If your spending the coin and REALLY want a sage I'd look at the one as it's supposed to be the shits....that said...my favorite would be the burkie 8139 or 8133...I have the 8139 and it's a cannon but light enough for an 8wt..I also love 3 piece rods and think they cast better but that's just me maybe...
     
  12. Klickrolf

    Klickrolf Active Member

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    It's not just you golfman65...all the rods I look for first are 3pc...but Sage doesn't make 3pc speys. CF Burkeimer does.
     
  13. Wadecalvin

    Wadecalvin Member

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    Simon Gawesworth gave the Z Axis 8129 a rave review- I think I would give that one a test drive.
     
  14. Steve Saville

    Steve Saville Active Member

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    I use the same line as Matthew on a TCX 7126 that I bought recently. I have added a clear floating head and found that combination works well for me. I agree that you should buy a rod and then match the line.
     
  15. Benjy

    Benjy Active Member

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    I fish 7126 TCX winter and summer. Thinking about getting a 5 WT switch for summer, but winter the 8 WT hardly sees the light of day. I figure if I'm going to stand in the rain not catching anything I might as well do it on the lightest rod that can still handle a big winter fish.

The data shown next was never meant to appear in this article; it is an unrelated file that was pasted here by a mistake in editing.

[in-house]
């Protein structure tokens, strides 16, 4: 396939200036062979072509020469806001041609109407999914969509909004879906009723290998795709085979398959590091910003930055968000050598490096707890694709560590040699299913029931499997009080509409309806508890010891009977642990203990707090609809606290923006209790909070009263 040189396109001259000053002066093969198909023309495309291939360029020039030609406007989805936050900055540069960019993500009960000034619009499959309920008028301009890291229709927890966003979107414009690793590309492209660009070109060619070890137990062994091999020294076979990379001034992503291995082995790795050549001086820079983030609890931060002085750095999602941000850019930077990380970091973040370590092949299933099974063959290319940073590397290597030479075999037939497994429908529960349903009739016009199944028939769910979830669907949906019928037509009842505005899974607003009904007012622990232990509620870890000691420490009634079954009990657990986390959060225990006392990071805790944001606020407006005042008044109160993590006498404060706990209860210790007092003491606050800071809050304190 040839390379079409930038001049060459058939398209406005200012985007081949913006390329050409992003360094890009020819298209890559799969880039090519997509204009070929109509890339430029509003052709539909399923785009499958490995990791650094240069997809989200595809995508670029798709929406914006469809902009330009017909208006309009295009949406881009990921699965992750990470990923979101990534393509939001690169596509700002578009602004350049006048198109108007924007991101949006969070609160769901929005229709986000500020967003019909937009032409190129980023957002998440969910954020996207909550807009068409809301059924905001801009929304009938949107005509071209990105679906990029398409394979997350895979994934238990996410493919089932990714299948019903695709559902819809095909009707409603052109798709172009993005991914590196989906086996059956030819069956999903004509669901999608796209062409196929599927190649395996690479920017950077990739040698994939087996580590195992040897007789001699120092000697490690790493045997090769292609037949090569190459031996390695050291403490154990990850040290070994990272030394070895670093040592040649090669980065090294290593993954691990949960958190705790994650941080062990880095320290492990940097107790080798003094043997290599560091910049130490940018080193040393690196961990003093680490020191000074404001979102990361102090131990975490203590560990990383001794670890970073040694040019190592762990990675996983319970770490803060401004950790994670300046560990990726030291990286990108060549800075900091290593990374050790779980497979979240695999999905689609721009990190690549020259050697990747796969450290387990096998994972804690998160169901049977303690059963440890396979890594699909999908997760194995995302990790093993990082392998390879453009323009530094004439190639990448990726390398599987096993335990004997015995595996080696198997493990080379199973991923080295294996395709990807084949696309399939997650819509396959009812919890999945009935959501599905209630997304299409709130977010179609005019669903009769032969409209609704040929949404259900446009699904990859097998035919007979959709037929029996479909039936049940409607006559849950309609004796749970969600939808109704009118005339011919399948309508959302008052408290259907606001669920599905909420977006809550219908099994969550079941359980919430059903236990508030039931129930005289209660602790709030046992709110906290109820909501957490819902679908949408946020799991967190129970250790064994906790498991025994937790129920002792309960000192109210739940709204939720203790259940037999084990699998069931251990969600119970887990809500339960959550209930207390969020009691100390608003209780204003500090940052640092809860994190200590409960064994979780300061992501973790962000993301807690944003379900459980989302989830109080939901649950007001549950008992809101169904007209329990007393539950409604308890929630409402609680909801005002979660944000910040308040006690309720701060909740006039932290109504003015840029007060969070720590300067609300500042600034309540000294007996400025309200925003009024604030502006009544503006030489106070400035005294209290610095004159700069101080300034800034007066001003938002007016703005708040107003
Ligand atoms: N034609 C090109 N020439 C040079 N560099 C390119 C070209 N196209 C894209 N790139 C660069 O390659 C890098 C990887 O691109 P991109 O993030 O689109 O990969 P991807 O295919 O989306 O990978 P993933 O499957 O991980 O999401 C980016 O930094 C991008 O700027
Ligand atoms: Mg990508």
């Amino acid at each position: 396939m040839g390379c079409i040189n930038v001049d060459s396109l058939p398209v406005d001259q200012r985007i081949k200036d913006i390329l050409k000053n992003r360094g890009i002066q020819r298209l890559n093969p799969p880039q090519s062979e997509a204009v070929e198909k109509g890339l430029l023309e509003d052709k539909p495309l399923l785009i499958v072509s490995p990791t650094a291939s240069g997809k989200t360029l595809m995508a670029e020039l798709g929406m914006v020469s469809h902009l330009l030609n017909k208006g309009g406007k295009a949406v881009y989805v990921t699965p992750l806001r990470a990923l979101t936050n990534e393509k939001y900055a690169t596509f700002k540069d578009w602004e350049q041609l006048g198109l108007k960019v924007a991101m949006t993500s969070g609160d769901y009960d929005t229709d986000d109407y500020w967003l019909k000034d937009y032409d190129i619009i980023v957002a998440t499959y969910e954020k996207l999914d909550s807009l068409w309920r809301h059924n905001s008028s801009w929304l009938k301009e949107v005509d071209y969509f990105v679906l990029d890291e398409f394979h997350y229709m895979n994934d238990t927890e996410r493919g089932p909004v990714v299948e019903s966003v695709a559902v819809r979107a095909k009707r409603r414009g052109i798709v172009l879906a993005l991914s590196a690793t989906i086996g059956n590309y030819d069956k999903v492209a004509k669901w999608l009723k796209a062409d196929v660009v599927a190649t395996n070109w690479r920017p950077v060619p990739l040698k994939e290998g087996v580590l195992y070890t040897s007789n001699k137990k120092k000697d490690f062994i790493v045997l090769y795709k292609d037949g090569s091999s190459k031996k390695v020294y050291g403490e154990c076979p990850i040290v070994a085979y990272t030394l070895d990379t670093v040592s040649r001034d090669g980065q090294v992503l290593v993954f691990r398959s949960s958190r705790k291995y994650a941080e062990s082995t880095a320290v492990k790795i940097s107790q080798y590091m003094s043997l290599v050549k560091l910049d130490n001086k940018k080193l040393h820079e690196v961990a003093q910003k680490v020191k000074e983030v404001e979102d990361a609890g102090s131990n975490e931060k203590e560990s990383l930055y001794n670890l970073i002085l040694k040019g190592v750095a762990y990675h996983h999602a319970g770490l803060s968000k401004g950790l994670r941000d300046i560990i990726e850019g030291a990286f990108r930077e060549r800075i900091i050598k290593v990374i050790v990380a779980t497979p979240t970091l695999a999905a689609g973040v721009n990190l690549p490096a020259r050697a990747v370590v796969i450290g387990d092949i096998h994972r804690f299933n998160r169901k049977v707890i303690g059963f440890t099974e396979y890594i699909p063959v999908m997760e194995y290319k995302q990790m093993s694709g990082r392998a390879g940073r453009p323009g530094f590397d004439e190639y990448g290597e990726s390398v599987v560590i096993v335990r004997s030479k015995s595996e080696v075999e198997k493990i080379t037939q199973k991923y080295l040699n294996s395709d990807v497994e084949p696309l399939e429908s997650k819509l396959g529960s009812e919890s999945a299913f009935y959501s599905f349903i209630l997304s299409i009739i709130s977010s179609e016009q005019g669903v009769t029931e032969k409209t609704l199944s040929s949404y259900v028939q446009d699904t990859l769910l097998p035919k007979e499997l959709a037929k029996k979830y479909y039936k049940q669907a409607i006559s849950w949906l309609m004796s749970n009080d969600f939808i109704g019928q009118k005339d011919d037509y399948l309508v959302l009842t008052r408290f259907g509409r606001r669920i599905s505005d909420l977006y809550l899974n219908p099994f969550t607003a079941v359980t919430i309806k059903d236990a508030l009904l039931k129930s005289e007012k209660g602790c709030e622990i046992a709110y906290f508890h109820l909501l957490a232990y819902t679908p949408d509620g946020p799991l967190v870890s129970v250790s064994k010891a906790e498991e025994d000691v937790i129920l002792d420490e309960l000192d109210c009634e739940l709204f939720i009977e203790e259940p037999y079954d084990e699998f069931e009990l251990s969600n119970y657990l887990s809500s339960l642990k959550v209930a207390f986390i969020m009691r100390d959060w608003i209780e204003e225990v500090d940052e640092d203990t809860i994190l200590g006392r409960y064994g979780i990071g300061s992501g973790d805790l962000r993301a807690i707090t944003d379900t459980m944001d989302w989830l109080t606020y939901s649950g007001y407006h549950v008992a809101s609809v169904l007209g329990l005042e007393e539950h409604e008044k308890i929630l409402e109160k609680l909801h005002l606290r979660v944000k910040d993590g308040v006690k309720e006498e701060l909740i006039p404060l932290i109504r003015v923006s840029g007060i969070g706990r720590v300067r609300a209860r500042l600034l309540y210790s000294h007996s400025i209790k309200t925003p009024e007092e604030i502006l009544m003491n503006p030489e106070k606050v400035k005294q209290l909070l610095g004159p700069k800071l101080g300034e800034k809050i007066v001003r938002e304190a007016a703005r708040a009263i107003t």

16. Matthew Gulbranson

    Matthew Gulbranson Resident Swinger

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    If you end up with the 8129, I've fished the skagit switch 540 on that rod too and it's frickin' awesome!
     
  17. fredaevans

    fredaevans Active Member

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    Burkie does, have two of them (a 7 and an 8) that were 'Customs' by William Olson (best known for his fly reels) and they're a total delight to cast/fish.

    When it comes to teaching someone to cast a two hander those will be on the Jeeps rod rack. Couple of others are 'standard' so Fellow/Gal can go from one rod action to another (various line configs) till they hit the "Oh Yes."